When I said that this story tears at my heart, I meant it. There are tears in my eyes as I write this because I simply cannot believe that God would be this mean to you. And believe you me, I have told him so. It’s not the first time.
I can remember praying for you with tears after the chapel at RBC where you told us, through your own evident pain, about your daughter’s pregnancy (though there was rejoicing later as I saw your delight in your grandson). Then there was the whole mess of your termination at RBC, and Shirley’s illness, and your struggle to find your bearings, and I asked God, time and again, “Why?”.
As you began to consider leaving the ACNA, and then when you told me of your Bishop’s response to the status update you posted, I waited with bated breath, hoping that this time it would all work out, that you would find your place of service in this church that you had grown to love. But it was, apparently, not to be. And again, I have asked God on your behalf (whether you want me to or not), “Why?”.
I tell you this, not to turn your journey into a story of my heartache over it (which I can only imagine to be the faintest shadow of your own pain and struggle), but because every time I have come charging down the hallways of heaven to barrel into the throne room like a socially clueless five year old, I have gotten the same answer from God.
I don’t pretend to know if this answer will make things any better for you, nor do I think that knowing the substance of this answer (as I’m sure you do already) should erase the very real unpleasantness of this and prior experiences. I want to tell you, however, that every time I confront God about his treatment of you, I am overwhelmed by an inexplicable sensation that translates roughly into these words:
“Shhh. I know what I’m doing. I am making this servant into a son, who will be able to do whatever it is that I ask of him. I will never let him go.”
I realize that, to some extent, this is simply a platitude. I hope that you will forgive either God, for speaking in platitudes, or me, for not being able to translate God into anything but platitudes. I don’t necessarily think that you should find this altogether comforting—I find it a little terrifying—but I wanted to pass it on. Please know that He has not let you go. You are Christ’s own forever.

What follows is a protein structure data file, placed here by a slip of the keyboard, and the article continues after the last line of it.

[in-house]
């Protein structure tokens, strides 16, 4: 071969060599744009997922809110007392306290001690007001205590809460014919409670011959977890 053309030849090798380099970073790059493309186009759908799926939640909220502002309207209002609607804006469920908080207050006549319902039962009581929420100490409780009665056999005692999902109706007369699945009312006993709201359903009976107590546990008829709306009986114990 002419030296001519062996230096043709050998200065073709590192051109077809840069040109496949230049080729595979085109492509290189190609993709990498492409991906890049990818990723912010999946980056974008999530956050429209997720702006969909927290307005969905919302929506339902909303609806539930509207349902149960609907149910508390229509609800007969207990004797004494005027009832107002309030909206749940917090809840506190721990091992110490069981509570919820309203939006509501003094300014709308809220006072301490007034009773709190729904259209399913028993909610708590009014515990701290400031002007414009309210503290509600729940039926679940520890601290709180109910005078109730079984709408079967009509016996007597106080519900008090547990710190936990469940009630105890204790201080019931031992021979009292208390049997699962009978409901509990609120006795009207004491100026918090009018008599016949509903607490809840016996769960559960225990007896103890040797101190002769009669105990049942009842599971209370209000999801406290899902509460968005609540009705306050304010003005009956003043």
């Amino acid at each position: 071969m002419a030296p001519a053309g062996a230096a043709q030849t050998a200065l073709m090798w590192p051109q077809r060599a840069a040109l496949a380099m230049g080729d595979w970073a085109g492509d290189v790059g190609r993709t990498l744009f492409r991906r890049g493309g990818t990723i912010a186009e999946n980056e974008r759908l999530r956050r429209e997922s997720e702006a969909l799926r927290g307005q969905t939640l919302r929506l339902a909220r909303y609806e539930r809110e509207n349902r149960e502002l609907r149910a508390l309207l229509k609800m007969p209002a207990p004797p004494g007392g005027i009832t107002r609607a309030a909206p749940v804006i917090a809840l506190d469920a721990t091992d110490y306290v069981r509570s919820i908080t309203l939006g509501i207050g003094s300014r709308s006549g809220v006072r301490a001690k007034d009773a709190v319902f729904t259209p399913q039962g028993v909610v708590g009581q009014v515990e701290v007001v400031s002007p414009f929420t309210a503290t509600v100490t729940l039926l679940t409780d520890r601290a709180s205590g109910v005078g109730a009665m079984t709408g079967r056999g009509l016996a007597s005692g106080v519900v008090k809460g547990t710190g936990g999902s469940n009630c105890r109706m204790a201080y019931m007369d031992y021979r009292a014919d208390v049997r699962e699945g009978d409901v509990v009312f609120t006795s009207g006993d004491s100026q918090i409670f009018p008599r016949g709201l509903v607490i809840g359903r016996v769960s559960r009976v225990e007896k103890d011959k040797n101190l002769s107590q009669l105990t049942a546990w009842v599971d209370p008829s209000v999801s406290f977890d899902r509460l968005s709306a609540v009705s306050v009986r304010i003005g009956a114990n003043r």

See what I mean about having friends through whom God speaks? And limited space prevents me from mentioning and/or quoting many others—such as Ashley and Brandon and Callie and Bruce and Ethan and Queena and Matt and Pete and Jared and Tim and Jason and Josh and on and on. And then there’s Preston. Like Marina, Preston is a former student of mine. He recently graduated from seminary and is serving as a pastor in a church not far from where I live. He was a stellar student, and now he is a faithful shepherd to a flock of God’s people. I am honored to call him my friend.
Last winter, Preston noted a particularly melancholy thread in some of my blog posts, and he sent me a long letter in which he expressed his concern for my spiritual and emotional well-being. I wish I could share it with you in its entirety, but I have not asked his permission, and this post is already too long. At the end of his letter, he quoted the words of a Celtic prayer which a friend of his had used to comfort him and his wife when they were going through some deeply painful days. In that prayer, I heard the voice of God speaking to me as clearly as if He had been standing there in a physical presence.
“As the rain hides the stars, as the autumn mist hides the hills, as the clouds veil the blue of the sky, so the dark happenings of my lot hide the shining of your face from me. Yet, if I may hold your hand in the darkness, it is enough. Since I know that, though I may stumble in my going, you do not fall.”
Amen. I am blessed.